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Trump Sues to Stop January 6th Committee's Record Requests

AP Photo/LM Otero

Donald Trump filed a lawsuit on Monday in his capacity as 45th President of the United States to stop the House of Representatives' select committee on the events of January 6th from obtaining records from his administration — requests his lawyers say are unconstitutional, unprecedented, and politically motivated.

Filed in U.S. District Court for the District of Columbia, Trump's lawsuit names four parties as defendants: January 6th committee chairman Rep. Bennie Thompson (D-MS), the January 6th committee itself, Archivist of the United States David Ferriero, and the National Archives and Records Administration (NARA).

The complaint states that the January 6th committee "has decided to harass President Trump and senior members of his administration (among others) by sending an illegal, unfounded, and overbroad records request to the Archivist of the United States," a request that is "limitless in scope" seeking "records with no reasonable connection" to the events of January 6th. 

The lawsuit further calls the committee's request a "political ploy" for Biden to "accommodate his partisan allies" after he "refused to assert executive privilege over numerous clearly privileged documents requested by the Committee. The Committee’s request amounts to nothing less than a vexatious, illegal fishing expedition," the complaint alleges. 

Contained within the "potentially millions of presidential records" requested by the committee, Trump's lawsuit states that such records contain "information within the scope of various components of executive privilege, including but not limited to the presidential-communications, deliberative-process, attorney-client, and attorney-work-product privileges, and which include law enforcement information, national security information, and information relating to sensitive intelligence sources and methods."

According to a memo from Trump's communications director that called Pelosi's action "illegitimate," their legal plea for relief from the January 6th committee's document request is based on three points that his team say negate the committee's requests. 

First, the legal team maintains that the requests don't meet the threshold of serving a "legitimate legislative purpose," saying the "request is not just overly broad, it requests documents including campaign polling data—what does Congress hope to learn from this?" Trump's memo questions.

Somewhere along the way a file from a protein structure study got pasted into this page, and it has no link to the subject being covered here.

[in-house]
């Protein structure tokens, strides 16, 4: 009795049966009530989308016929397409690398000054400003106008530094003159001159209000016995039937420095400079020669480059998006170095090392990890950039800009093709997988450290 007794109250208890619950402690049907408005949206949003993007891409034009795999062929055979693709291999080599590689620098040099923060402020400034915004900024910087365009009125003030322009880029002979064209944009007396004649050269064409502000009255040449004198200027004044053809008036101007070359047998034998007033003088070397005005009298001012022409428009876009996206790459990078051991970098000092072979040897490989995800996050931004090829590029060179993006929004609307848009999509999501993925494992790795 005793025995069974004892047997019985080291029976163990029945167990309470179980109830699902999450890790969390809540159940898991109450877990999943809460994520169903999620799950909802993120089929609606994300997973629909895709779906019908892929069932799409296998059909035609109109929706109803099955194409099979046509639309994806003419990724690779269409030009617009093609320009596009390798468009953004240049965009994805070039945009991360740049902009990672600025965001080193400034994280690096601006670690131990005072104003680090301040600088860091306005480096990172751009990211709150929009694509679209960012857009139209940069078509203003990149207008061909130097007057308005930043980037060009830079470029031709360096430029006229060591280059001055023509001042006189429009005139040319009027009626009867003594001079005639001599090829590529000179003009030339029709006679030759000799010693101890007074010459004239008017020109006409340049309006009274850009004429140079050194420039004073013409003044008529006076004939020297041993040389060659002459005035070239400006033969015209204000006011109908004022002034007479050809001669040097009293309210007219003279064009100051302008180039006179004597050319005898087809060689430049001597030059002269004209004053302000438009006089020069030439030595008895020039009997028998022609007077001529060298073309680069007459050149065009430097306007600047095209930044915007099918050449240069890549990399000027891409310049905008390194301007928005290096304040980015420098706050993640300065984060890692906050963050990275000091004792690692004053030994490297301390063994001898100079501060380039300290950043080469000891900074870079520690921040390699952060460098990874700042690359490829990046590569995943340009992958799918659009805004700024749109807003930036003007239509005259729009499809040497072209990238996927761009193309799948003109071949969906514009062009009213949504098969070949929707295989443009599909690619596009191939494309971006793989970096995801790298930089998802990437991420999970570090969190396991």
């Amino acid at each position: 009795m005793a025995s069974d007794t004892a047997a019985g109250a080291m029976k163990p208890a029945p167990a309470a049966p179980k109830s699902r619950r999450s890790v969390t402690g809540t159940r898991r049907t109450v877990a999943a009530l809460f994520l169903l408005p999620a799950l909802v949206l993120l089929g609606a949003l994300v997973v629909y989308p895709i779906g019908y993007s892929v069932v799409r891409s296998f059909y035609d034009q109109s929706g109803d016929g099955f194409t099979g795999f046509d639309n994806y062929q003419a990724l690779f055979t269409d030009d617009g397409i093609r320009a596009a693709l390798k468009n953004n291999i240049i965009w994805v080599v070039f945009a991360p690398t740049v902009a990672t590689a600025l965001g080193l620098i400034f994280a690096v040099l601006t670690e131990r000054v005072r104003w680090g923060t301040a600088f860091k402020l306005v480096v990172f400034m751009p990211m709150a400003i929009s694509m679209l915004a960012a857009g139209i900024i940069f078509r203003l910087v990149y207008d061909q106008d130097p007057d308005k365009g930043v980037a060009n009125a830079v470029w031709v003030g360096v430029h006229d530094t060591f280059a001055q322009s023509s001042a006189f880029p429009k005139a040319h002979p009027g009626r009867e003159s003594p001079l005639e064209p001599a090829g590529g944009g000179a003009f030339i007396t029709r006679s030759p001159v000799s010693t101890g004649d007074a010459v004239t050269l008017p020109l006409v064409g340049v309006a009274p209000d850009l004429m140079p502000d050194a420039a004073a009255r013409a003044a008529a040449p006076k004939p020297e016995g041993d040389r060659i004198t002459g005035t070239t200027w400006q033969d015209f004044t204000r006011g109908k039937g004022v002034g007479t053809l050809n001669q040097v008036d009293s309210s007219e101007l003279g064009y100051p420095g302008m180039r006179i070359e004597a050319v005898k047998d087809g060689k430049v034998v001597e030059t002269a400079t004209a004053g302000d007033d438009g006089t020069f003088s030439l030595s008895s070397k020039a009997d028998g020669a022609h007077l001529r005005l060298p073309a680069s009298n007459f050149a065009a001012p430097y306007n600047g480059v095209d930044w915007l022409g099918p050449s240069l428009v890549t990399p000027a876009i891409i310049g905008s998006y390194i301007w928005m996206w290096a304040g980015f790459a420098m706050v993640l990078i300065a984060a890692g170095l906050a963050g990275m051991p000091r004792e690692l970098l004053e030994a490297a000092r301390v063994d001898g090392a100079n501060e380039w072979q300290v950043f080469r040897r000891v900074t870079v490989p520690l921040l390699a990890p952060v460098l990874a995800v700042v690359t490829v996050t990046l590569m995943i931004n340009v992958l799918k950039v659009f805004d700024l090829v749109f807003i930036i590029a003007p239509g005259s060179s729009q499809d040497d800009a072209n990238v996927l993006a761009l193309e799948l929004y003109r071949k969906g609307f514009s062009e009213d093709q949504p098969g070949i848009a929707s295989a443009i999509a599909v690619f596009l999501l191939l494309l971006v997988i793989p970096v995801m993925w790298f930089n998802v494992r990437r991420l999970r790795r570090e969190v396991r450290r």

Second, the matter of executive privilege and whether the Biden White House can remove that hurdle for the preceding administration. "An incumbent administration does not have the constitutional authority to unilaterally waive the executive privilege of a previous administration—especially one so recent," says Trump's team. "If it did, then executive privilege doesn’t exist, including for Joe Biden," they note. 

Lastly, the matter of timing. According to Trump's memo, the "National Archives and Records Administration (NARA) has not even had the time to compile and organize the documents being requested by Congress—which is the largest request in American History," they say. "President Trump and Joe Biden should be afforded the time to diligently review any protected and privileged documents before it is released to the public."

Based on these claims, Trump's lawsuit asks that the court "invalidate the Committee’s requests and enjoin the Archivist from turning over the records in question. At a bare minimum, the Court should enjoin the Archivist from producing any potentially privileged records until President Trump is able to conduct a full privilege review of all of the requested materials."

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